Chronic sleep deprivation can cause the brain to start eating itself, according to study at the Marche Polytechnic University in Italy. Astrocytes are cells in our brain that destroy and digest worn-out cells and debris, but researchers studying the brain of mice have found that these cells go into overdrive when the animals are chronically sleep-deprived, destroying more of the brain’s neural connections.
According to researchers, this activity of astrocytes is not necessarily a bad thing as it helps weed out unnecessary synapses in the brain to remodel its wiring. Moreover, most of the cells affected during the examination were more mature and used more intensively. “They are like old pieces of furniture, and so probably need more attention and cleaning,” Michele Bellesi, lead author of the study, told New Scientist in a statement.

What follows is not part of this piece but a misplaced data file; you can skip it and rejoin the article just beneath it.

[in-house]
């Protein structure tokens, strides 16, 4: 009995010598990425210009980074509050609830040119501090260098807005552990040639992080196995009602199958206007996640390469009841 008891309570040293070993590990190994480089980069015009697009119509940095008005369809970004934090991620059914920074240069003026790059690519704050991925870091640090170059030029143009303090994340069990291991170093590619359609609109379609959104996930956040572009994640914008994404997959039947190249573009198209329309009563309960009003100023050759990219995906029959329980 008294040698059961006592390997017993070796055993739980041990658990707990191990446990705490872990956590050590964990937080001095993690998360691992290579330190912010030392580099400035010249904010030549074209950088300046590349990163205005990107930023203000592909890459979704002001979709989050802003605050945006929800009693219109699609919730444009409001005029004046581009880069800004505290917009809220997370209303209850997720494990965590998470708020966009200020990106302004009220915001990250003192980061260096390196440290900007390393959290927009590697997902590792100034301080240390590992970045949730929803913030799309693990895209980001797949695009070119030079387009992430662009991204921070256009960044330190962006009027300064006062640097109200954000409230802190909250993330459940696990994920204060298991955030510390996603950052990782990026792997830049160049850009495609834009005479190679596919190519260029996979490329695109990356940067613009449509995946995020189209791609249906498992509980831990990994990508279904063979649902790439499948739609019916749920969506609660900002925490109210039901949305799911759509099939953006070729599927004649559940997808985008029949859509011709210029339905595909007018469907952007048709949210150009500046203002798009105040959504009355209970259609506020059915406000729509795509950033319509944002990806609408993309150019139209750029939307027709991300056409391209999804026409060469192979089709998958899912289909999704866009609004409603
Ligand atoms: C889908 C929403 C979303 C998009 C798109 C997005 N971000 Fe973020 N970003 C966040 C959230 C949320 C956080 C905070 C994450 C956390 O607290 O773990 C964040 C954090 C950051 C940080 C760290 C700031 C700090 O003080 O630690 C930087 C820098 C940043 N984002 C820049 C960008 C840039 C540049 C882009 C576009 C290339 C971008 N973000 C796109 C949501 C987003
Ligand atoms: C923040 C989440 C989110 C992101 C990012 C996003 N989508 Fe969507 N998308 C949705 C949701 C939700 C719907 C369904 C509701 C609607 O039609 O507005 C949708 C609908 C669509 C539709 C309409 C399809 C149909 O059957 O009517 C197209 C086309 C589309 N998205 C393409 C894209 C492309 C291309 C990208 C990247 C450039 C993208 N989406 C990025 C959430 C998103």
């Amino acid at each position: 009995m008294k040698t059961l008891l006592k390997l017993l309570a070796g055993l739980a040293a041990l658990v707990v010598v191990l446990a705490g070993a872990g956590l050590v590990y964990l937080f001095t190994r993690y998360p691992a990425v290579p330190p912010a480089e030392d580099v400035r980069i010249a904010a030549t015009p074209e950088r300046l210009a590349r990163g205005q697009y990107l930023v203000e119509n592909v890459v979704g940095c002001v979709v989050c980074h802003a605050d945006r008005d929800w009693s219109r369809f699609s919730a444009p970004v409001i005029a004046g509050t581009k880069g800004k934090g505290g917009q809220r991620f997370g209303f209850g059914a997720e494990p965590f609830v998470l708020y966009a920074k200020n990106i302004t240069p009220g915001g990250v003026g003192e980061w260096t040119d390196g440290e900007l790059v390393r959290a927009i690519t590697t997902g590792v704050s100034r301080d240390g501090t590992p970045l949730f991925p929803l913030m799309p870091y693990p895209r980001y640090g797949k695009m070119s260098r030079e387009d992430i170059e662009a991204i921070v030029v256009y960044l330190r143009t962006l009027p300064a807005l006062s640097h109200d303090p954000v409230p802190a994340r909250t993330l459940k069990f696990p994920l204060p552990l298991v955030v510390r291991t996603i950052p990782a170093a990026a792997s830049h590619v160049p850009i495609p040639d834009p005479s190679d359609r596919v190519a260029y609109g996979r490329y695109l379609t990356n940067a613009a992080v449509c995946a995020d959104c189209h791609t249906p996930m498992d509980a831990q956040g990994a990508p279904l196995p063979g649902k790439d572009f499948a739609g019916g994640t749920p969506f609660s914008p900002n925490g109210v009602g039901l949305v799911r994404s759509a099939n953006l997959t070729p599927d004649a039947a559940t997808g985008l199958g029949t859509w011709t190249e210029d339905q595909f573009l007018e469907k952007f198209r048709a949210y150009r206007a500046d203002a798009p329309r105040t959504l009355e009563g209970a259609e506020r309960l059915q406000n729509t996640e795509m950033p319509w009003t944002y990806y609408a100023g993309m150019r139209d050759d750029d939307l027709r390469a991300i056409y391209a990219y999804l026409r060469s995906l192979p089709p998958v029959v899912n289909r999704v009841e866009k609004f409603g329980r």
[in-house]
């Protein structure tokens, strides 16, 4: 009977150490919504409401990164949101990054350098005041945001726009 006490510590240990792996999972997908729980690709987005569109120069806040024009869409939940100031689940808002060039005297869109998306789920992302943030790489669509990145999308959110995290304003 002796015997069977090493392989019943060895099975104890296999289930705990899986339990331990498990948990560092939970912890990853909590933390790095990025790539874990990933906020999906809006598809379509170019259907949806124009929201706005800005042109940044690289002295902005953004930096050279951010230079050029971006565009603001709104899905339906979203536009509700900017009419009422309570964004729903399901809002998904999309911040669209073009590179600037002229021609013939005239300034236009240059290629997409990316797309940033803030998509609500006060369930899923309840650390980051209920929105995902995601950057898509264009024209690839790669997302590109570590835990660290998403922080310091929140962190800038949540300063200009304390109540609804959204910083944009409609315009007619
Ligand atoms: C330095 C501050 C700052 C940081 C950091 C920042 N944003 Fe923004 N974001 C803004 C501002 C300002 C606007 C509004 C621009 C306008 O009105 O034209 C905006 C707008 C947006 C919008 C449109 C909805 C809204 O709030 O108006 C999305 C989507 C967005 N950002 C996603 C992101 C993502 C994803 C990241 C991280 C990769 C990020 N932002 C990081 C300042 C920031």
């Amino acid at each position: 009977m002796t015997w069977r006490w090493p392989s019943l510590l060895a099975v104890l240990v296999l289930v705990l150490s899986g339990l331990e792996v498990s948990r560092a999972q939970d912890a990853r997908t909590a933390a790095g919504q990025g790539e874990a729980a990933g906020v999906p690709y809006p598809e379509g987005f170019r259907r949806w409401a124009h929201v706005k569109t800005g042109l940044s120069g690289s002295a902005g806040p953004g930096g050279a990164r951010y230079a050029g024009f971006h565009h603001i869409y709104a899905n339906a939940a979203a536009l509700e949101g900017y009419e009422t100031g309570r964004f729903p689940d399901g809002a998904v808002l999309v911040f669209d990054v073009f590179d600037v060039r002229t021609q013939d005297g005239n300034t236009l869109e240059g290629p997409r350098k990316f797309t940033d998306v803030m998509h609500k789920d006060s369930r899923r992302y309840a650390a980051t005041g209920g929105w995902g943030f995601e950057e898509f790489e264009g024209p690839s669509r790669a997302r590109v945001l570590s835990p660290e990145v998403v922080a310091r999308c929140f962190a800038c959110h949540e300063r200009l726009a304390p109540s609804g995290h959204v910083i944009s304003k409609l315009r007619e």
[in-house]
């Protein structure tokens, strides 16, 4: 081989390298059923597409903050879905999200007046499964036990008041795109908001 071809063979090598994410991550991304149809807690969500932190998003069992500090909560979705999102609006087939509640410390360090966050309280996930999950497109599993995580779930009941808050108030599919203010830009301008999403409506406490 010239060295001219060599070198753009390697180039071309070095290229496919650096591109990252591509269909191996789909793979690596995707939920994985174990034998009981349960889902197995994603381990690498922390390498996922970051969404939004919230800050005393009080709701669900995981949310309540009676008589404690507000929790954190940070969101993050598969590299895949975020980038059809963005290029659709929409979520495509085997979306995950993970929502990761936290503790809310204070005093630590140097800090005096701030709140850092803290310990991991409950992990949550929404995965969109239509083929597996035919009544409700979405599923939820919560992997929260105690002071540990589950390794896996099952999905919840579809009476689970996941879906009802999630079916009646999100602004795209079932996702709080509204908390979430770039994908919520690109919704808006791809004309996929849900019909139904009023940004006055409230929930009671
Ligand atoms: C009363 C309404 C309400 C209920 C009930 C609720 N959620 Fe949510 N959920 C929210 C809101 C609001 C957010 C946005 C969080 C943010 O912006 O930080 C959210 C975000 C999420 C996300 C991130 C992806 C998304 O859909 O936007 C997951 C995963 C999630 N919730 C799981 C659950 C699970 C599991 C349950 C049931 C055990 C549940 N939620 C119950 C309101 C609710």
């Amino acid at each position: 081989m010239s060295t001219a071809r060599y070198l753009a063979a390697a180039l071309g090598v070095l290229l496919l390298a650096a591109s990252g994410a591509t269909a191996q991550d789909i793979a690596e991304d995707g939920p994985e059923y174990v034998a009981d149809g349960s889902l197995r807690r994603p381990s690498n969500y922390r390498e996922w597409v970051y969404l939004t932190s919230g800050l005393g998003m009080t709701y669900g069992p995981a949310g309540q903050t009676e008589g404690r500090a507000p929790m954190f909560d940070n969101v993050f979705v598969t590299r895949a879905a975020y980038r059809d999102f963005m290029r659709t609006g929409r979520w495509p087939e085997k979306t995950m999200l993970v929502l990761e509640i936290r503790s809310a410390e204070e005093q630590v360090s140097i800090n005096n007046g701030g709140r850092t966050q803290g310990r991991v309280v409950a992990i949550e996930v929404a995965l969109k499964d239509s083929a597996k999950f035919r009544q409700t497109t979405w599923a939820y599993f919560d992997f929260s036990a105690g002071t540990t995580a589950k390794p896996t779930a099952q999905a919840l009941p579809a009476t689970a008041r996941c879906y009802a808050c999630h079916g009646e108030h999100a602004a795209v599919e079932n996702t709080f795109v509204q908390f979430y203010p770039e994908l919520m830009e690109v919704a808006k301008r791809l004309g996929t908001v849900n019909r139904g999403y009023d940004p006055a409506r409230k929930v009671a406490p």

However, if this condition becomes chronic, microglial brain cells, which get rid of damaged cells and debris, becomes more active in brain experiencing chronic sleep deprivation, which Bellesi says is a more worrying find because “excessive microglial activity has been linked to a range of brain disorders such as Alzheimer’s and other forms of neurodegeneration”
Also, did you know: sleep deprivation can lead to a loss of connectivity between neurons in the hippocampus, thereby affecting your memory? And, that it can push your brain to age faster?
Source/Reference: New Scientist | Sleep Loss Promotes Astrocytic Phagocytosis and Microglial Activation in Mouse Cerebral Cortex. The Journal of Neuroscience, 2017. DOI: 10.1523/JNEUROSCI.3981-16.2017